- 72-Point Dynamic Area: Focus on one of the 55 user-selectable positions and uses up to 72 surrounding AF-points to keep the chosen position in focus.
- 153-Point Dynamic Area: Select a single among 55 positions while the camera uses all its 153 AF-points to ensure that the subject remains in focus at the selected position.
- 3D Tracking: The camera locks onto the subject under the selected focus-point and follows it around the frame, switching to any other point as needed. Subject motion and temporary obstacles are considered to predict the AF-point to track.
The last remaining items of interest on the front are the lens release, in its usual Nikon location, plus two rubber flaps which hide a Sync-Port for external lighting and a 10-pin connector for remote operation. The flaps are held by a rubber band tied to the left camera strap eyelet.
Even with its huge body, the back of the Nikon D5 is covered with buttons surrounding an extra-large 3.2" LCD with a class-leading 2.4 megapixels. This makes for a very sharp display which shows no pixelization whatsoever. When reviewing images or using Live-View, it is easy to determine focus given such a high resolution. The LCD is bright and sharp with a good anti-reflective coating.
The 3.2" LCD is actually a touchscreen. Amazingly, even enabled, it does not get in the way rarely triggers accidentally. It can be turned off just-in-case, particularly in an environment where it has to be frequently wiped due to fogging when it gets wet. Below the main LCD, there is a monochrome status display which is optionally backlit. It shows Drive Mode, Image Size, Image Quality, Memory Setup and White-Balance.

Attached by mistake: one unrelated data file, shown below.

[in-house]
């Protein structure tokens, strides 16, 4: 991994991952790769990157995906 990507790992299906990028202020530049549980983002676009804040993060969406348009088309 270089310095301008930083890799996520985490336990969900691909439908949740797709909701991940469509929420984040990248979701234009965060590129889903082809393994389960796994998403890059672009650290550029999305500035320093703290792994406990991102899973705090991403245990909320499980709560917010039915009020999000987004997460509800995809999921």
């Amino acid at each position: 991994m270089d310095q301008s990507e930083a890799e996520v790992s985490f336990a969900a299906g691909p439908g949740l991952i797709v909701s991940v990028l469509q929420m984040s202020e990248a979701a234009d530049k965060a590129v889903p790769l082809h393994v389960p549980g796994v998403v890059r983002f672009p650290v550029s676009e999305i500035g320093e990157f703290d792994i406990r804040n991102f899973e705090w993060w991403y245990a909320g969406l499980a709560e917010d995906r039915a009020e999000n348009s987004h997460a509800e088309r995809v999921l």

There are 8 buttons to the left of the LCD and OVF, mostly arranged in a column. The top two buttons, Play and Delete, are easy to reach and work well together. Pressing Delete once prompts to delete the shown image. Pressing it again confirms and pressing Play cancels. This makes deleting each image from a single card efficient. NOTE: Deleting images from both cards could not be tested due to an insufficient number of XQD cards.
The other six buttons which are somewhat overloaded offer an odd mix of controls:
- Menu: This one is quite intuitive. Press it to enter or exist a menu. For nested menus, each press goes up one level.
- Picture Style / Lock / Help: In Capture mode, regardless it its for Stills or Video, it opens a menu of to select and adjust the Picture Style. Use the Up and Down on the 8-way controller to select a style and Right to enter the refinement menu where image parameters are set for that style. Locks a file in Playback mode. Sometimes shows an explanation for the selected item in the menu.
- Zoom-In: Zoom into Live-View or an image being played back. Otherwise, it does nothing.
- Zoom-Out / Flash: Zoom out in Live-View or an image being played back. Otherwise, allows flash control using the dual control-dials. Flash-Compensation is applied by rotating the font control-dial while holding the flash button. Doing the same with the rear dial cycles over flash modes.